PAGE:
Green in brief: Duke Energy completes Hot Springs microgrid

Hot Springs microgrid
LET THE SUN SHINE: The Hot Springs microgrid includes 2 megawatts of solar panel capacity and 4.4 megawatt-hours of battery storage, enough to power the entire town for an extended period. Photo courtesy of Duke Energy

The Madison County town of Hot Springs has long relied on a single 10-mile power line for connection to the Duke Energy electrical grid. But as of Feb. 2, its more than 500 residents have a formidable backup plan: a solar-powered “microgrid” that Duke officials say is one of the most advanced in the U.S.

The microgrid includes 2 megawatts of solar panel capacity and 4.4 megawatt-hours of battery storage. Those resources are enough to power the entire town for an extended period if its connection to the main grid is disrupted.

“The Hot Springs inverter-only-based community microgrid is a great step forward for Duke Energy and our customers. This project has reduced the need for equipment upgrades in an environmentally sensitive area,” said Jason Handley, who manages Duke’s Distributed Energy Group. “At a larger scale, microgrids bring more resiliency to the energy grid for our customers.”

Handley noted that the Hot Springs project will inform other projects throughout the utility’s service area. During a 2022 community meeting, as reported by the Citizen Times, Handley said six further community microgrid developments — four in Florida and two in Indiana — were in Duke’s pipeline.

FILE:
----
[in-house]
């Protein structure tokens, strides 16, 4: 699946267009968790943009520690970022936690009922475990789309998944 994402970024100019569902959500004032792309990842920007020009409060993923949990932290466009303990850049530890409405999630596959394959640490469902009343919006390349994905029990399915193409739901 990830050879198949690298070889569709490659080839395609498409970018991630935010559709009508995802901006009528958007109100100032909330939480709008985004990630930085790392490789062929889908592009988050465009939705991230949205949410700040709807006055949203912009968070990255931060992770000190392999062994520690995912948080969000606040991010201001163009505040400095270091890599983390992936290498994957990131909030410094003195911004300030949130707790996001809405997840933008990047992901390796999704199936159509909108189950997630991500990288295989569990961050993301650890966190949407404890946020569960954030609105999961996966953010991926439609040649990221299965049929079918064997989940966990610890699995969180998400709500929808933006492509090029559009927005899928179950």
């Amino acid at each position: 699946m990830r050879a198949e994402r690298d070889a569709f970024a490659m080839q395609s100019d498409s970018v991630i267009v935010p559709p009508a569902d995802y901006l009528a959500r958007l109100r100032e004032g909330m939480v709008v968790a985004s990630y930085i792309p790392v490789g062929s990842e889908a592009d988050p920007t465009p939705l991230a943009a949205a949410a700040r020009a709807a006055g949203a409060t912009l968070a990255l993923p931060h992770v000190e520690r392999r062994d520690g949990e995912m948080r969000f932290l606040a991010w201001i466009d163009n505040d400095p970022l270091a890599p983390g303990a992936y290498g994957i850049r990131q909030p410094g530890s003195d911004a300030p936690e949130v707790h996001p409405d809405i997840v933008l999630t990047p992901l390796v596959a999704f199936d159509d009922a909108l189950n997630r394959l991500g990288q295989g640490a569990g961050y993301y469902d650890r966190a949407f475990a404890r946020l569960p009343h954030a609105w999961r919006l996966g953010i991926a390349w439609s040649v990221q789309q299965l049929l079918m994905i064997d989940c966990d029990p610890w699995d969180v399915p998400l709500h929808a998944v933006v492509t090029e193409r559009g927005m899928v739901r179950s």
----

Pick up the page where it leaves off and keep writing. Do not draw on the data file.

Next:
MountainTrue shares legislative goals for 2023

Asheville-based environmental nonprofit MountainTrue has set its priorities for conservation funding and policy at the N.C. General Assembly in 2023. First among them is improving water quality in the French Broad River by fighting bacterial pollution.

The nonprofit notes that the N.C. Department of Environmental Quality added 19 miles of the French Broad to its list of “impaired waterways” last year due to high levels of E. coli and other bacteria. In response, MountainTrue wants state lawmakers to allocate $2 million for projects that would help WNC farmers keep pollution from livestock out of waterways, as well as $500,000 for property owners to reduce stormwater runoff.

Other specific funding requests include $450,000 for the town of Canton to expand the Chestnut Mountain Nature Park, $150,000 to provide additional access to the Green River in Polk County and $150,000 to expand the Blue Ridge Snorkel Trail throughout WNC. MountainTrue also seeks general policy support for affordable housing, dam removal and stormwater mitigation.